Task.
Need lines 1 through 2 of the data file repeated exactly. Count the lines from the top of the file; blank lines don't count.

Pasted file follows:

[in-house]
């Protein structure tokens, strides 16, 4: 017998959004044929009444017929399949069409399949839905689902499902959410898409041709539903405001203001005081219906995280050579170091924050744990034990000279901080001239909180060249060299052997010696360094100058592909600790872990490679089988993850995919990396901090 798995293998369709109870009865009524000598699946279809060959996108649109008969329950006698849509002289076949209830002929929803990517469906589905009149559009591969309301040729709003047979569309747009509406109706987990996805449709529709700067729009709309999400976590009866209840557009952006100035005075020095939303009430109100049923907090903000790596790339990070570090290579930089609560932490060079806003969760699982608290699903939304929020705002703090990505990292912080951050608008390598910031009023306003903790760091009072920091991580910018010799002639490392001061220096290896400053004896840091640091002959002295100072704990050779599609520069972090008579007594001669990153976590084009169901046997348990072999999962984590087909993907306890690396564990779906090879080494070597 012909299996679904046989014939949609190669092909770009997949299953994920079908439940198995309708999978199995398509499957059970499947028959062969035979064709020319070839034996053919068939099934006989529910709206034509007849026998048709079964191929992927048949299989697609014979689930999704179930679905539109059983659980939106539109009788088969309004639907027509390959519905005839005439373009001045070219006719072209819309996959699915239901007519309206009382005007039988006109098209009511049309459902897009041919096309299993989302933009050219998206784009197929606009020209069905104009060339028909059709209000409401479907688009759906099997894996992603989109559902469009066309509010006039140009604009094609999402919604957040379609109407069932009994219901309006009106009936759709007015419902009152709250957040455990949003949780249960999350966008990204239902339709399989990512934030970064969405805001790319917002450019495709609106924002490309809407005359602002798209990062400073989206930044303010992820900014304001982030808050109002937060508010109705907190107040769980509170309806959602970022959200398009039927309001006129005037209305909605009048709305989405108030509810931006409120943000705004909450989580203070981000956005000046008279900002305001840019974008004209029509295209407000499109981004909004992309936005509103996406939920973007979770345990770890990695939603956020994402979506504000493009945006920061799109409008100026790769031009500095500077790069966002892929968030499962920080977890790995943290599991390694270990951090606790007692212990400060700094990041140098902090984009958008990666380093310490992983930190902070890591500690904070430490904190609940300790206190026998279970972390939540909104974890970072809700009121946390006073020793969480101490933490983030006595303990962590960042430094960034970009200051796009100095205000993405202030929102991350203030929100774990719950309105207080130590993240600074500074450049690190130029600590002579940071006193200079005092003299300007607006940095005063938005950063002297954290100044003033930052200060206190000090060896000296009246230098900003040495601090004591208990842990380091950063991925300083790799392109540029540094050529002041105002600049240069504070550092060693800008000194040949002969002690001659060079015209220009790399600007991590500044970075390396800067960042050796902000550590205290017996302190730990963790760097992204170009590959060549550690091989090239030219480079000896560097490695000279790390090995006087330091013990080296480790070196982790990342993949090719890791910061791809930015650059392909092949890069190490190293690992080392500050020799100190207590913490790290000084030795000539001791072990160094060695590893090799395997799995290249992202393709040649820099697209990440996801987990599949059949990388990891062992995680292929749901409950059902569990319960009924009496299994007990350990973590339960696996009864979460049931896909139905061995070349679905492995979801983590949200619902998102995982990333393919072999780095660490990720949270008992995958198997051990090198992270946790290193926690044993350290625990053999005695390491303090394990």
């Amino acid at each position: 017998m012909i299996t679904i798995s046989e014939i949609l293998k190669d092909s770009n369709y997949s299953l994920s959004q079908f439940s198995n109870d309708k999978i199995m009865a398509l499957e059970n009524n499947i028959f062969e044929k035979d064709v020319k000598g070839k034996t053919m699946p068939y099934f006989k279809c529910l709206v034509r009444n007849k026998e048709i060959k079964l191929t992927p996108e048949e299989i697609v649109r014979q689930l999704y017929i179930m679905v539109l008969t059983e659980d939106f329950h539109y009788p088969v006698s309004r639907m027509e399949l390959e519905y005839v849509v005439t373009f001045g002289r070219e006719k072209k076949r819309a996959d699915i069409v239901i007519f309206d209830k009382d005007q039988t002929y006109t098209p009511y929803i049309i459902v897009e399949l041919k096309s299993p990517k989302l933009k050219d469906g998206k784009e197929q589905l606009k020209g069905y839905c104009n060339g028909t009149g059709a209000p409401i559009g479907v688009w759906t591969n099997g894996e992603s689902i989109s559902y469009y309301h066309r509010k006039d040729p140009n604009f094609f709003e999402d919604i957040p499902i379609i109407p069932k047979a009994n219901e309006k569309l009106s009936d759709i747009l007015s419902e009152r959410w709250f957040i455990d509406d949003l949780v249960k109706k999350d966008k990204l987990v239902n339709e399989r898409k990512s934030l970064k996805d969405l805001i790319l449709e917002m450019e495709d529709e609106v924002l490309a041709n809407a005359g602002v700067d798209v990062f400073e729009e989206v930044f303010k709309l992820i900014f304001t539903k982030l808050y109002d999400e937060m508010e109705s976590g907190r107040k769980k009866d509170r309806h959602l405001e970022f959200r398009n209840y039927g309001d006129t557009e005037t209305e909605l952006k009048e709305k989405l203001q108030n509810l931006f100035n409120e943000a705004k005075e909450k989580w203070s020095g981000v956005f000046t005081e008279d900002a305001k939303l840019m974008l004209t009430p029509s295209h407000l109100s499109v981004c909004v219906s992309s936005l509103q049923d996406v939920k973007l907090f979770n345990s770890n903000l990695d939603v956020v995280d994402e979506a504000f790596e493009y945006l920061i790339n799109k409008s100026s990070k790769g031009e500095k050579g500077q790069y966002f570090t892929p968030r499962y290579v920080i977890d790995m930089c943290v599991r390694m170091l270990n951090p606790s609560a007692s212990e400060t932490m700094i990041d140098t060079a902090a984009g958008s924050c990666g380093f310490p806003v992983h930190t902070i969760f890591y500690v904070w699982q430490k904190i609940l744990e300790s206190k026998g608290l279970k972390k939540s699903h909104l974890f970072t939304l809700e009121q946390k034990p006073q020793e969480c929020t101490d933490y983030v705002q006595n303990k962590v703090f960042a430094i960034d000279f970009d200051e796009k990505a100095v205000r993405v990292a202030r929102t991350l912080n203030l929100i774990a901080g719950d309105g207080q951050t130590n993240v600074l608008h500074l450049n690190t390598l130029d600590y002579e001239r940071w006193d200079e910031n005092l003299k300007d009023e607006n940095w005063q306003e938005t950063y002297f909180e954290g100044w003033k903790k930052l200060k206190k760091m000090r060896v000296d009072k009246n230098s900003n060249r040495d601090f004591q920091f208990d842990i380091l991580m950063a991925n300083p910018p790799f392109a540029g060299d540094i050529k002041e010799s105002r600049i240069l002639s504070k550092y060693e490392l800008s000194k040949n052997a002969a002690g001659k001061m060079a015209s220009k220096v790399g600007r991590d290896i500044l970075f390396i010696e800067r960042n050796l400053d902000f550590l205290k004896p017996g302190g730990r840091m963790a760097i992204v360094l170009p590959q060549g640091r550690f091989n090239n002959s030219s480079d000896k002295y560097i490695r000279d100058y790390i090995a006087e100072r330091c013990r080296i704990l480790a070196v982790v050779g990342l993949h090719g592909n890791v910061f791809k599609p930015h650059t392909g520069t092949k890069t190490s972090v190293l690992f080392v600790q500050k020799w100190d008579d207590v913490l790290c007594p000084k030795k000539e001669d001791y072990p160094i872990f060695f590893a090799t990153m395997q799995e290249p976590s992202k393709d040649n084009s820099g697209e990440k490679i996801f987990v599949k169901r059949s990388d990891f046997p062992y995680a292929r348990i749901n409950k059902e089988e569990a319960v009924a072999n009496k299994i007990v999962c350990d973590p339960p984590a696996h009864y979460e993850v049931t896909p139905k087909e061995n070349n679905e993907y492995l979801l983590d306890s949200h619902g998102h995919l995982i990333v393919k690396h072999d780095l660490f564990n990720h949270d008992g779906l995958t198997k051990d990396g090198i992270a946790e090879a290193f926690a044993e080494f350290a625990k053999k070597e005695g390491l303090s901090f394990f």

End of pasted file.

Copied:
[in-house]
């Protein structure tokens, strides 16, 4: 017998959004044929009444017929399949069409399949839905689902499902959410898409041709539903405001203001005081219906995280050579170091924050744990034990000279901080001239909180060249060299052997010696360094100058592909600790872990490679089988993850995919990396901090 798995293998369709109870009865009524000598699946279809060959996108649109008969329950006698849509002289076949209830002929929803990517469906589905009149559009591969309301040729709003047979569309747009509406109706987990996805449709529709700067729009709309999400976590009866209840557009952006100035005075020095939303009430109100049923907090903000790596790339990070570090290579930089609560932490060079806003969760699982608290699903939304929020705002703090990505990292912080951050608008390598910031009023306003903790760091009072920091991580910018010799002639490392001061220096290896400053004896840091640091002959002295100072704990050779599609520069972090008579007594001669990153976590084009169901046997348990072999999962984590087909993907306890690396564990779906090879080494070597 012909299996679904046989014939949609190669092909770009997949299953994920079908439940198995309708999978199995398509499957059970499947028959062969035979064709020319070839034996053919068939099934006989529910709206034509007849026998048709079964191929992927048949299989697609014979689930999704179930679905539109059983659980939106539109009788088969309004639907027509390959519905005839005439373009001045070219006719072209819309996959699915239901007519309206009382005007039988006109098209009511049309459902897009041919096309299993989302933009050219998206784009197929606009020209069905104009060339028909059709209000409401479907688009759906099997894996992603989109559902469009066309509010006039140009604009094609999402919604957040379609109407069932009994219901309006009106009936759709007015419902009152709250957040455990949003949780249960999350966008990204239902339709399989990512934030970064969405805001790319917002450019495709609106924002490309809407005359602002798209990062400073989206930044303010992820900014304001982030808050109002937060508010109705907190107040769980509170309806959602970022959200398009039927309001006129005037209305909605009048709305989405108030509810931006409120943000705004909450989580203070981000956005000046008279900002305001840019974008004209029509295209407000499109981004909004992309936005509103996406939920973007979770345990770890990695939603956020994402979506504000493009945006920061799109409008100026790769031009500095500077790069966002892929968030499962920080977890790995943290599991390694270990951090606790007692212990400060700094990041140098902090984009958008990666380093310490992983930190902070890591500690904070430490904190609940300790206190026998279970972390939540909104974890970072809700009121946390006073020793969480101490933490983030006595303990962590960042430094960034970009200051796009100095205000993405202030929102991350203030929100774990719950309105207080130590993240600074500074450049690190130029600590002579940071006193200079005092003299300007607006940095005063938005950063002297954290100044003033930052200060206190000090060896000296009246230098900003040495601090004591208990842990380091950063991925300083790799392109540029540094050529002041105002600049240069504070550092060693800008000194040949002969002690001659060079015209220009790399600007991590500044970075390396800067960042050796902000550590205290017996302190730990963790760097992204170009590959060549550690091989090239030219480079000896560097490695000279790390090995006087330091013990080296480790070196982790990342993949090719890791910061791809930015650059392909092949890069190490190293690992080392500050020799100190207590913490790290000084030795000539001791072990160094060695590893090799395997799995290249992202393709040649820099697209990440996801987990599949059949990388990891062992995680292929749901409950059902569990319960009924009496299994007990350990973590339960696996009864979460049931896909139905061995070349679905492995979801983590949200619902998102995982990333393919072999780095660490990720949270008992995958198997051990090198992270946790290193926690044993350290625990053999005695390491303090394990």